Kalboisakhi, also known as Nor’westers, is a term used in Kolkata to describe the pre-monsoon storm that hits the city every year. These storms bring with them heavy rain, lightning, thunder, and strong winds, often resulting in power outages, uprooted trees, and damaged infrastructure. Kalboisakhi usually occurs between the months of March and May, and is an integral part of Kolkata’s weather pattern.
The term Kalboisakhi literally translates to ‘Nor’westers of Bengal,’ and is derived from the Arabic word ‘al-Barras,’ which means ‘thunderstorm.’ The storm is a result of the clash between the hot and humid air over the Gangetic plain and the cool and dry air over the Himalayas. This clash creates a low-pressure area, which draws in moisture from the Bay of Bengal, resulting in the formation of thunderstorms.
The storm usually lasts for a few hours, but the intensity can vary from mild to severe. In some cases, the storm can last for several days, causing widespread damage and disruption. The heavy rainfall during Kalboisakhi is critical for the agricultural sector in West Bengal, as it helps to replenish the soil moisture and prepare the land for the monsoon.
Despite the destruction caused by Kalboisakhi, the people of Kolkata have developed a unique relationship with the storm. It is a welcome respite from the scorching heat of the summer months and provides relief from the high humidity levels. The sound of thunder and lightning adds a dramatic effect to the city’s already vibrant atmosphere. Children can be seen playing in the rain, and adults take a break from their daily routine to enjoy the cool breeze.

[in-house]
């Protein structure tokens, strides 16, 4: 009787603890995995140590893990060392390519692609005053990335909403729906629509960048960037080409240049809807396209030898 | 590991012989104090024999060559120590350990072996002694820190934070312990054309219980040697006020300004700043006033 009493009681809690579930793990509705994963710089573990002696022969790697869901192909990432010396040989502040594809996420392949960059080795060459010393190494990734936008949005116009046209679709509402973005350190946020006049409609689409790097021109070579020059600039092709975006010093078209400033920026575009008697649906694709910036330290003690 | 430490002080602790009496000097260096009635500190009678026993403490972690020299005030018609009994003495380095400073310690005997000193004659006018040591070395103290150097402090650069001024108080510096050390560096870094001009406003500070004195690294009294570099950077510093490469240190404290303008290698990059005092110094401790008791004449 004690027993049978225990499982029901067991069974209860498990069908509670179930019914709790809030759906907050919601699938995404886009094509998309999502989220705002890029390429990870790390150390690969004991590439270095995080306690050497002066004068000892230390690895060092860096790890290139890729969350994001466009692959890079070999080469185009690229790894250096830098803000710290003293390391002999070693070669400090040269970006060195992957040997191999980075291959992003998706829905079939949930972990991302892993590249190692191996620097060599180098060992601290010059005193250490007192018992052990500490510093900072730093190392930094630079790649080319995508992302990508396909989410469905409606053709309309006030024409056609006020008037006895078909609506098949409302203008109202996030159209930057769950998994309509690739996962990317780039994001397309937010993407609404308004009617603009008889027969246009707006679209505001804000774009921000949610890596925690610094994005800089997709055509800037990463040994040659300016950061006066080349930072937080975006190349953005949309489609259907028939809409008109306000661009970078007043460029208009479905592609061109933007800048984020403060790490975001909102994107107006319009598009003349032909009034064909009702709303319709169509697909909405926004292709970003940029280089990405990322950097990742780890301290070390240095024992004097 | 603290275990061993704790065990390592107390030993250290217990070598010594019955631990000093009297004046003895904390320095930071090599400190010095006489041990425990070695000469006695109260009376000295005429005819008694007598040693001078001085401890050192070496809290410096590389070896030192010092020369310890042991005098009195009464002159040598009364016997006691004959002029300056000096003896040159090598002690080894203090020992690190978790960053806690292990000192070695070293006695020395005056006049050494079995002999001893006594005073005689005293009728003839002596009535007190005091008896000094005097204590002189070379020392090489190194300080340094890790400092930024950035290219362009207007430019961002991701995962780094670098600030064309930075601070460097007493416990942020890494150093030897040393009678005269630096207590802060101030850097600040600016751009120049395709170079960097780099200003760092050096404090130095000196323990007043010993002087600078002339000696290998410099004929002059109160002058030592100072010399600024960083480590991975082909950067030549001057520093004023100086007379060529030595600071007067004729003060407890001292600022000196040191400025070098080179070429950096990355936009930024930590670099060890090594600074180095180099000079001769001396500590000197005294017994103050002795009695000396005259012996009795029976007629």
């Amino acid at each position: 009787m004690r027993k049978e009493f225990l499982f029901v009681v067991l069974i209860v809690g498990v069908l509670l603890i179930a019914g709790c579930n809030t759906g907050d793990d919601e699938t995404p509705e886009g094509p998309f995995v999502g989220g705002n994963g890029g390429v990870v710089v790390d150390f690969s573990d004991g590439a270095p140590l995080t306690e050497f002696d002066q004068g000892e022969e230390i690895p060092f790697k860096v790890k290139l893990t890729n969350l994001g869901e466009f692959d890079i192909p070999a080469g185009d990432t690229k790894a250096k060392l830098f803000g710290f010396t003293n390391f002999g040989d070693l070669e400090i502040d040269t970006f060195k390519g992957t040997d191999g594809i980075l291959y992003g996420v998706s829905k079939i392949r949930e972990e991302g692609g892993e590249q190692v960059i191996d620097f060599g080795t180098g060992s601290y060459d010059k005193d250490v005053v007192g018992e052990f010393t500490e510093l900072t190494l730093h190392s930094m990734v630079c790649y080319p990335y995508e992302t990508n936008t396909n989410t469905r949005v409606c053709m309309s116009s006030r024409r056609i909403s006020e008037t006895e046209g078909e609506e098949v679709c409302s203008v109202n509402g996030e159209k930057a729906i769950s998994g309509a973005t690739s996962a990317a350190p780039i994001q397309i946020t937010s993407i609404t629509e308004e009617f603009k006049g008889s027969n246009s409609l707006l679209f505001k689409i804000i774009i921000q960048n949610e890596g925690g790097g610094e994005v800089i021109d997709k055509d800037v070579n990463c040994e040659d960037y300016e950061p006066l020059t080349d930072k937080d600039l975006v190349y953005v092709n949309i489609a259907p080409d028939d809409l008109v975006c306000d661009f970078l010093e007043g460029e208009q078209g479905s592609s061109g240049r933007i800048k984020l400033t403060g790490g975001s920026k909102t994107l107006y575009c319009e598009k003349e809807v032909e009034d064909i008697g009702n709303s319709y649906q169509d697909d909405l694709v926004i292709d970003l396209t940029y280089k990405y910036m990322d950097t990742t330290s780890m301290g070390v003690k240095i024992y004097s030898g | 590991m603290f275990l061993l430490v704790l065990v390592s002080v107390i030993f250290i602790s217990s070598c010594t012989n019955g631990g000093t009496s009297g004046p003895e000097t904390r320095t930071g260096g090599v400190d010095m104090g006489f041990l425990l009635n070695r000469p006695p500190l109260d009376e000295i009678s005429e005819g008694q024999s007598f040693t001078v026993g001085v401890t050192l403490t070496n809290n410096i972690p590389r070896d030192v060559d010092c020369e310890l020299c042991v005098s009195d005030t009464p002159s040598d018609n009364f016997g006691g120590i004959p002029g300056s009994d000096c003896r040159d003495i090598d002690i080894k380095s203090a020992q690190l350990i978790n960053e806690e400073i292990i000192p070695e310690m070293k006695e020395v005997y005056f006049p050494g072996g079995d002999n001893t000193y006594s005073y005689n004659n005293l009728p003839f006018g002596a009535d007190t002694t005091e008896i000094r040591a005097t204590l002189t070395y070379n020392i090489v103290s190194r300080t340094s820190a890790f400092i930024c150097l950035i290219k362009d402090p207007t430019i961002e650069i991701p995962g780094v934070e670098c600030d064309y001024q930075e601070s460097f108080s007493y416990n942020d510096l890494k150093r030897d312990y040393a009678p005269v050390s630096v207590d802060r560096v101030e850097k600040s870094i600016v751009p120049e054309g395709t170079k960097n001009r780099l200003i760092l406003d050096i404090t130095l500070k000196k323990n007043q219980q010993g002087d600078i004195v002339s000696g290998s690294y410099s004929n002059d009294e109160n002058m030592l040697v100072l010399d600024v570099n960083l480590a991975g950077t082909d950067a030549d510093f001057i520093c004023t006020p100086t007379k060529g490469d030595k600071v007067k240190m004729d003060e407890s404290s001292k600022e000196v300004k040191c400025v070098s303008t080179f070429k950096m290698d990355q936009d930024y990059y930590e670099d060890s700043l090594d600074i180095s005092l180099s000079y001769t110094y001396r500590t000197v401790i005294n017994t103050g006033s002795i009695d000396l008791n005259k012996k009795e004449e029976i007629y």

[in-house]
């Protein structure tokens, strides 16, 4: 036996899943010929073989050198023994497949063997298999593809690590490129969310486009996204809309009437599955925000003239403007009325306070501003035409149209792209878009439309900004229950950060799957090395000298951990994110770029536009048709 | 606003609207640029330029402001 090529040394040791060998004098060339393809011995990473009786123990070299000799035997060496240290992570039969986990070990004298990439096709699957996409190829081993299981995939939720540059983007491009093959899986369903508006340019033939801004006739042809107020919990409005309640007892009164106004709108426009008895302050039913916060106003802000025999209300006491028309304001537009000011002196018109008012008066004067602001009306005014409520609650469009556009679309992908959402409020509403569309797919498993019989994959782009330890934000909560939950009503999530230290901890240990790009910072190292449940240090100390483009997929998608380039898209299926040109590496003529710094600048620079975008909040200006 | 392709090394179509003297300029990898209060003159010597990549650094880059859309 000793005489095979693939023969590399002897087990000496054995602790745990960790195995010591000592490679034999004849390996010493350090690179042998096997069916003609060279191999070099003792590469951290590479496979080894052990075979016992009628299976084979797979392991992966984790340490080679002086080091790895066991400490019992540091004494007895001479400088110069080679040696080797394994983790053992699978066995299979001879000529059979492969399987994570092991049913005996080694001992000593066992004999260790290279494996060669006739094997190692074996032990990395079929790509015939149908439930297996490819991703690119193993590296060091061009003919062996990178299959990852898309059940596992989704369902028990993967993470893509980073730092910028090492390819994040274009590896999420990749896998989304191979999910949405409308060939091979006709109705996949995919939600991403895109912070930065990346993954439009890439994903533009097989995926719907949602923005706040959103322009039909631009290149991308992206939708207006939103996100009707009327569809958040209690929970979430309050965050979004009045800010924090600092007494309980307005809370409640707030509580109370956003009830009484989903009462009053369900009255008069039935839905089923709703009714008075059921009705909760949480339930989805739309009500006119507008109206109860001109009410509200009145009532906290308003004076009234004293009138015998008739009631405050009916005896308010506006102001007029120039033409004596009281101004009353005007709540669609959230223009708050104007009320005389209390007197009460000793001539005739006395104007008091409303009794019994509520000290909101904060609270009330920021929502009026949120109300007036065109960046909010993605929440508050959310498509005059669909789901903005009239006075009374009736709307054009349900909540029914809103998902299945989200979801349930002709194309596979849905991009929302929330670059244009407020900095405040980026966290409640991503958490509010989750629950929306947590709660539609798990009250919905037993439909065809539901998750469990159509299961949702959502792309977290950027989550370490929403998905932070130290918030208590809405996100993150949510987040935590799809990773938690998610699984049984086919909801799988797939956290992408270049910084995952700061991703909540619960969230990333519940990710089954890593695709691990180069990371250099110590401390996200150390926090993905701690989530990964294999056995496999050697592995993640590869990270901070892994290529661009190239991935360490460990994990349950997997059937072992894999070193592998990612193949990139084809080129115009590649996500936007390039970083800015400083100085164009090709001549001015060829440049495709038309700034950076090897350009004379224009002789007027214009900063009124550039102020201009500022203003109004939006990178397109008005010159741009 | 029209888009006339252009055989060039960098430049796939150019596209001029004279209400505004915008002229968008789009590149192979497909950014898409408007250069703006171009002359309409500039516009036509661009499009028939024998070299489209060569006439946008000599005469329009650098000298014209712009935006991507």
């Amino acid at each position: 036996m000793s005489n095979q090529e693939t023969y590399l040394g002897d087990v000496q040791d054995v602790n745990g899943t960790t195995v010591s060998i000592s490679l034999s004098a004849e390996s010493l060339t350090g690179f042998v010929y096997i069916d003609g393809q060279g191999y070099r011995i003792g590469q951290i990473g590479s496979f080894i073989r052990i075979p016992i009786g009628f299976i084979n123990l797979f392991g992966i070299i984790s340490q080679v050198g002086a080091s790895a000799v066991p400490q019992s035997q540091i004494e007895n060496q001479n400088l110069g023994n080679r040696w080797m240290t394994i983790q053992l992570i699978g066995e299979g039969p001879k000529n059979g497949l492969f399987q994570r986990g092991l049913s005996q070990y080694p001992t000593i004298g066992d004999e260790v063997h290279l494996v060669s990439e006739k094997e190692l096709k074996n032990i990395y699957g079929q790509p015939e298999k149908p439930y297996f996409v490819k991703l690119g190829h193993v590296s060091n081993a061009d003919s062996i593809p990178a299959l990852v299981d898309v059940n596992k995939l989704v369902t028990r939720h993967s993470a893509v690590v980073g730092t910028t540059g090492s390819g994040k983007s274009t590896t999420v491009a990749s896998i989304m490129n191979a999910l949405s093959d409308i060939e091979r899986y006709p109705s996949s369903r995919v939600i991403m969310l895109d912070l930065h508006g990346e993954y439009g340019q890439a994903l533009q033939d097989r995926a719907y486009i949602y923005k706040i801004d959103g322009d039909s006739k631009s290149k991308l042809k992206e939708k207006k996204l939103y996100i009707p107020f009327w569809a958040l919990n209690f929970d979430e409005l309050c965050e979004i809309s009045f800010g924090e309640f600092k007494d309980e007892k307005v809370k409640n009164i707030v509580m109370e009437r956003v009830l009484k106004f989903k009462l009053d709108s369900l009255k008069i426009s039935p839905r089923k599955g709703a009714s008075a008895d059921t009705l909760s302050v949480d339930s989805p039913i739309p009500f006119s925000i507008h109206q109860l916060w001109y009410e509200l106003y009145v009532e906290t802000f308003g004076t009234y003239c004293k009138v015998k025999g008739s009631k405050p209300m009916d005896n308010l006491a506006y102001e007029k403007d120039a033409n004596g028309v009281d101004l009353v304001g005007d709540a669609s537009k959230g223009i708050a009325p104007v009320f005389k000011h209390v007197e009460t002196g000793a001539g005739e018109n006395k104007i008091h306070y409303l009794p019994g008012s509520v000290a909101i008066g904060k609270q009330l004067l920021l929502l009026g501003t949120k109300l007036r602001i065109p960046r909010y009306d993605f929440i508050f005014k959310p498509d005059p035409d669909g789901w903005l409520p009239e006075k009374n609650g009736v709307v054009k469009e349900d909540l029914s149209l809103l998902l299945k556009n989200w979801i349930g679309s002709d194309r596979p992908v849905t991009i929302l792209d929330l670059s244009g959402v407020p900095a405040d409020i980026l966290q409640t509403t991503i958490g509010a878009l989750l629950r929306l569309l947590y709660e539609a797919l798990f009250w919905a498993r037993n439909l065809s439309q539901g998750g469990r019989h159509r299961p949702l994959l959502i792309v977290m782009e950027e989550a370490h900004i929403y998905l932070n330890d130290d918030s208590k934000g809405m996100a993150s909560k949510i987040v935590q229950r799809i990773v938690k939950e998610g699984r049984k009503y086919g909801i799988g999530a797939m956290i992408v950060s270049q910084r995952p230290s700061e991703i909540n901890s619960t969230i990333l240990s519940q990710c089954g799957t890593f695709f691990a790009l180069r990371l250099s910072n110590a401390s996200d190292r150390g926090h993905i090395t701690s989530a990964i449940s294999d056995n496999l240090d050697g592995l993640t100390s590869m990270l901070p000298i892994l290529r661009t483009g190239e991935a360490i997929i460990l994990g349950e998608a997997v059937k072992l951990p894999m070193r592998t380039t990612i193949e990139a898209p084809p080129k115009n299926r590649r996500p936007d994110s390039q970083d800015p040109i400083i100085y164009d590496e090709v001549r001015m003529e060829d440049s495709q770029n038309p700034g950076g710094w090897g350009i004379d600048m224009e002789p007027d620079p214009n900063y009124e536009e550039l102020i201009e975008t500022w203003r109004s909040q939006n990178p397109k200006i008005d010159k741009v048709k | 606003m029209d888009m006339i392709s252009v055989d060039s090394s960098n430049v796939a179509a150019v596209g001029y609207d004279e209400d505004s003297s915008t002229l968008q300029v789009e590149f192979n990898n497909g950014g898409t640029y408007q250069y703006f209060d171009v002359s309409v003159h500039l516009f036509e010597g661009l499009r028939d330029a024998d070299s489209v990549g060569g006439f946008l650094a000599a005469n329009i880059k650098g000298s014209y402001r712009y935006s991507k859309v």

However, the storm can also have severe consequences, with several deaths reported every year due to lightning strikes and electrocution from fallen power lines. The storm can also disrupt transportation, with flights and trains often delayed or canceled due to the adverse weather conditions.
The city of Kolkata has taken several measures to minimize the impact of Kalboisakhi. The government has installed lightning arresters in vulnerable areas, and the power distribution companies have ensured that the power lines are insulated and grounded to prevent electrocution. The municipal corporation has also stepped up its efforts to clear fallen trees and restore the damaged infrastructure.
In conclusion, Kalboisakhi is a natural phenomenon that is an integral part of Kolkata’s weather pattern. While it brings with it destruction and disruption, it also provides much-needed relief from the scorching heat of the summer months. It is an experience that the people of Kolkata have learned to live with and enjoy, while also taking necessary precautions to stay safe.